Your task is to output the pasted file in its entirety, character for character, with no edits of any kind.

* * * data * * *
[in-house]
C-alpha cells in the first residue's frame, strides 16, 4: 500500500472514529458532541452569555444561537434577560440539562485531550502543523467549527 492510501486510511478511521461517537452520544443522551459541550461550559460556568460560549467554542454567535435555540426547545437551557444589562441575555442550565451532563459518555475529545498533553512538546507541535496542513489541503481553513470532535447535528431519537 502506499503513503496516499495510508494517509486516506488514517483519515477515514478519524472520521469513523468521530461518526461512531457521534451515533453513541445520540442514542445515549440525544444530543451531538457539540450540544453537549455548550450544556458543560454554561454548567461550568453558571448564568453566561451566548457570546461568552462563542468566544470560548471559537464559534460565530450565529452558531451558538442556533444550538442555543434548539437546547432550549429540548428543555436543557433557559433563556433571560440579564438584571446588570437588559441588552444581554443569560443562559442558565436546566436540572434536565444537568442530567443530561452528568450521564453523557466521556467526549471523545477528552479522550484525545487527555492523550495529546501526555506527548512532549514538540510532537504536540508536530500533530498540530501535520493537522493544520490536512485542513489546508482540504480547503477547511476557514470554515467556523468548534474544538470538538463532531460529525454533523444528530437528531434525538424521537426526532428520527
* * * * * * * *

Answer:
[in-house]
C-alpha cells in the first residue's frame, strides 16, 4: 500500500472514529458532541452569555444561537434577560440539562485531550502543523467549527 492510501486510511478511521461517537452520544443522551459541550461550559460556568460560549467554542454567535435555540426547545437551557444589562441575555442550565451532563459518555475529545498533553512538546507541535496542513489541503481553513470532535447535528431519537 502506499503513503496516499495510508494517509486516506488514517483519515477515514478519524472520521469513523468521530461518526461512531457521534451515533453513541445520540442514542445515549440525544444530543451531538457539540450540544453537549455548550450544556458543560454554561454548567461550568453558571448564568453566561451566548457570546461568552462563542468566544470560548471559537464559534460565530450565529452558531451558538442556533444550538442555543434548539437546547432550549429540548428543555436543557433557559433563556433571560440579564438584571446588570437588559441588552444581554443569560443562559442558565436546566436540572434536565444537568442530567443530561452528568450521564453523557466521556467526549471523545477528552479522550484525545487527555492523550495529546501526555506527548512532549514538540510532537504536540508536530500533530498540530501535520493537522493544520490536512485542513489546508482540504480547503477547511476557514470554515467556523468548534474544538470538538463532531460529525454533523444528530437528531434525538424521537426526532428520527